Winograd’s coalition includes several prominent Democrats, such as Blanchard, the former Congressman Robert Carr, and the former Democratic National Committee chairman Don Fowler. Michael Castle, a Republican who served as governor of Delaware and later as a Congressman, also voiced his support at the Tuesday press conference.

Although a number of former lawmakers have signed on to the plan, sitting politicians will likely prove more difficult to convince. The plan would require legislation -- a fact Winograd and others acknowledge. Their coalition hopes to start a “grassroots, cyber-roots movement” that builds enough strength to force a response from Congress, Winograd said at the press conference Tuesday.

Some observers in higher education, however, doubt the feasibility of the coalition’s ideas.

Dan Madzelan, the American Council on Education’s associate vice president for government relations, said the coalition’s funding calculus – the group’s claims that money from Pell Grants and tax credits could finance the scholarships – sounded “a bit optimistic.”

Pell Grants finance not only tuition but also books and supplies and room and board. Madzelan said there might be some reduction in Pell expenditures under the coalition’s plan if there are a significant number of applicants paying zero tuition. But students – even those paying no tuition – will likely continue to apply for Pell Grants to meet needs unrelated to tuition.

In addition, a substantial share of Pell recipients are non-traditionally aged college students, rather than members of the “Millenial” generation about which Winograd has written at length.

The other proposed funding source for the scholarships – tuition tax credits – might also be more limited than the coalition expects, Madzelan said. Students receiving $8,500-a-year grants can apply that money to private institutions. At a high-priced private institution, a family might still pay enough tuition to qualify for tuition tax credits, thus depleting the pool of resources the coalition envisioned.

Madzelan, who worked for years in the Department of Education, added that he was unsure whether some aspects of the plan – such as the requirement that state institutions lower their prices to match the scholarship, or make up the difference somehow – would pass legal muster. For this pricing requirement to work, Madzelan noted, the government would have to mandate certain actions from state legislatures, because legislatures are often involved in setting tuition for public institutions.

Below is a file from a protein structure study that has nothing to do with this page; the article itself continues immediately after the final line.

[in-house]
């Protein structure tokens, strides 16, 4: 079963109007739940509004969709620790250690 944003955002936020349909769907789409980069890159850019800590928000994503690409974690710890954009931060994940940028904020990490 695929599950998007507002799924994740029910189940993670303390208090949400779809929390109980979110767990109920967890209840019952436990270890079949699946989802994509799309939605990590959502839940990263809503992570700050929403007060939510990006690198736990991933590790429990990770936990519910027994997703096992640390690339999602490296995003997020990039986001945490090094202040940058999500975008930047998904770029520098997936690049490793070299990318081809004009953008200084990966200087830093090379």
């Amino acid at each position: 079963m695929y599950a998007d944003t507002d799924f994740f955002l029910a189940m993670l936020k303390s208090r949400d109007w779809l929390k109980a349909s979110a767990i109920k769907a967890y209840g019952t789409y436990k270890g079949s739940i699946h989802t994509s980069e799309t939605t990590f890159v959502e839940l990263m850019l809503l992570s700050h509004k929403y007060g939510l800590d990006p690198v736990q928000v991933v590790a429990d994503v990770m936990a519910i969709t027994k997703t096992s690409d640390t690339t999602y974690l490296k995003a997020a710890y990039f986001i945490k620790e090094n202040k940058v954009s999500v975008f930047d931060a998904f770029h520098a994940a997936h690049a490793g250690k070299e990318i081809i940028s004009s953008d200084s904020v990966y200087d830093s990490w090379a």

“It’s difficult to see how Congress can force states to do things,” Madzelan said. “States would have significant issues around unfunded mandates. It’s hard to require expenditures of state funds – telling states there are certain things they have to do without Congress providing resources for carrying those things out.”

Such a requirement could “pretty easily sidestep into price control,” he said.

The G.P.A. requirement for the four-year scholarships could cause problems as well, Madzelan observed, because not every high school uses grade-point averages – let alone a four-point scale.

Nassirian, from the American Association of State Colleges and Universities, said the coalition’s proposal “has the advantage of simplicity and neatness” but seemed “more like back-of-the-envelope calculations rather than any kind of serious analysis of policy consequences.”

The coalition’s use of averages, such as its $8,500 figure for the four-year scholarships, struck Nassirian as wrongheaded.

“Averages mask all kinds of variances,” he said. “There are all kinds of other averages going on here that they’re oblivious to, such as the fact that not all public four-year institutions are created equal, nor are they equally priced.”

A related issue, Nassirian said, was the coalition’s assumption that some states would set the yearly value of the four-year scholarship at less than $8,500, and others would set it higher, to reflect differences in tuition across states while keeping overall costs at a national average of $8,500 per student.

“Anyone who’s below that level will want to maximize their revenue, so that’ll pull up pricing” to the $8,500 mark, he said. For this reason, the law would cap tuition at $8,500 a year for public institutions – bad news for flagship universities with more costs.

Pete Boyle, a spokesman for the National Association of Independent Colleges and Universities – a group that represents private institutions – said the plan could lead students to choose institutions that aren’t right for them.

“If you see a Duke at one end of the spectrum and a free public education at another end of the spectrum, are you still doing your due diligence to make sure the education is the best fit for you?” he wondered. “[And] I don’t know how the publics will be able to handle an additional influx -- especially the flagships, which are already stuffed with students.”

Redeeming America’s Promise did not reply to questions about various criticisms of its plan.

Nassirian said the idea that a college education – a “terrifyingly expensive proposition” -- could “suddenly become manna from heaven” was “a bit too simplistic, more of a message than policy.”

“Free happens to be a number that appeals to human beings because, you know, nice and round,” he said. “Certainly the system we have is overly complicated just because of the decades-long evolutionary path it has taken. There is a tendency to want to simplify it in elegant ways that appeal to one’s sense of order and rationality. But my first concern about any kind of a radical overhaul of the devil I know is concern about unintended consequences and concern that, first, let’s not do any harm.”